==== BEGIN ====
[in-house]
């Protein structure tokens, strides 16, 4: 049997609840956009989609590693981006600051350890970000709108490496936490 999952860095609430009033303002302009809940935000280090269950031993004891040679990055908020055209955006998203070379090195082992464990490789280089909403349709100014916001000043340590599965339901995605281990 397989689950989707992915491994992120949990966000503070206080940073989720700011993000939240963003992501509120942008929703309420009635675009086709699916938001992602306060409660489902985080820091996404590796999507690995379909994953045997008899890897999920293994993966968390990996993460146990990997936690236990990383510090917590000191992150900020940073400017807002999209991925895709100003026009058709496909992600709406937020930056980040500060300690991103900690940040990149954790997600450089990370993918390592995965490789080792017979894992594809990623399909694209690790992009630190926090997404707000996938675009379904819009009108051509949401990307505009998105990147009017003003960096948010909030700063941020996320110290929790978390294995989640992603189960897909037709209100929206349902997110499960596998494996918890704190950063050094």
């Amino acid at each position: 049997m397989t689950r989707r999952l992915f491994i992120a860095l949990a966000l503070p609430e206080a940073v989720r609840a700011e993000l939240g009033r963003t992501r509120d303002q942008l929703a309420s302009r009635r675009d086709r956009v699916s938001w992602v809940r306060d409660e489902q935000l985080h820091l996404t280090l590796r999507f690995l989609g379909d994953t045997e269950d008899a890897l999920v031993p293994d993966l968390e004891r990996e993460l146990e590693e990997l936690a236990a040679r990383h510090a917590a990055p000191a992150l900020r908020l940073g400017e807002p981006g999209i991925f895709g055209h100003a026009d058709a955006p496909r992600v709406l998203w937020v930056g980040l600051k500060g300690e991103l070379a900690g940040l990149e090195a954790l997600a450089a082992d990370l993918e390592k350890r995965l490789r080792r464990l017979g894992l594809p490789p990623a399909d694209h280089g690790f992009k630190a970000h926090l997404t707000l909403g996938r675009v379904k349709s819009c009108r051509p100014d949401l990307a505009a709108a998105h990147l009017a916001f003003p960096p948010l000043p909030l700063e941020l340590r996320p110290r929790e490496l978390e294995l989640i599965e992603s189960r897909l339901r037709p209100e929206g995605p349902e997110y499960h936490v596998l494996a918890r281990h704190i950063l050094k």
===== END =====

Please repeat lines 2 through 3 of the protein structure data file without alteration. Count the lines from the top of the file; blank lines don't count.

């Protein structure tokens, strides 16, 4: 049997609840956009989609590693981006600051350890970000709108490496936490 999952860095609430009033303002302009809940935000280090269950031993004891040679990055908020055209955006998203070379090195082992464990490789280089909403349709100014916001000043340590599965339901995605281990 397989689950989707992915491994992120949990966000503070206080940073989720700011993000939240963003992501509120942008929703309420009635675009086709699916938001992602306060409660489902985080820091996404590796999507690995379909994953045997008899890897999920293994993966968390990996993460146990990997936690236990990383510090917590000191992150900020940073400017807002999209991925895709100003026009058709496909992600709406937020930056980040500060300690991103900690940040990149954790997600450089990370993918390592995965490789080792017979894992594809990623399909694209690790992009630190926090997404707000996938675009379904819009009108051509949401990307505009998105990147009017003003960096948010909030700063941020996320110290929790978390294995989640992603189960897909037709209100929206349902997110499960596998494996918890704190950063050094």
């Amino acid at each position: 049997m397989t689950r989707r999952l992915f491994i992120a860095l949990a966000l503070p609430e206080a940073v989720r609840a700011e993000l939240g009033r963003t992501r509120d303002q942008l929703a309420s302009r009635r675009d086709r956009v699916s938001w992602v809940r306060d409660e489902q935000l985080h820091l996404t280090l590796r999507f690995l989609g379909d994953t045997e269950d008899a890897l999920v031993p293994d993966l968390e004891r990996e993460l146990e590693e990997l936690a236990a040679r990383h510090a917590a990055p000191a992150l900020r908020l940073g400017e807002p981006g999209i991925f895709g055209h100003a026009d058709a955006p496909r992600v709406l998203w937020v930056g980040l600051k500060g300690e991103l070379a900690g940040l990149e090195a954790l997600a450089a082992d990370l993918e390592k350890r995965l490789r080792r464990l017979g894992l594809p490789p990623a399909d694209h280089g690790f992009k630190a970000h926090l997404t707000l909403g996938r675009v379904k349709s819009c009108r051509p100014d949401l990307a505009a709108a998105h990147l009017a916001f003003p960096p948010l000043p909030l700063e941020l340590r996320p110290r929790e490496l978390e294995l989640i599965e992603s189960r897909l339901r037709p209100e929206g995605p349902e997110y499960h936490v596998l494996a918890r281990h704190i950063l050094k």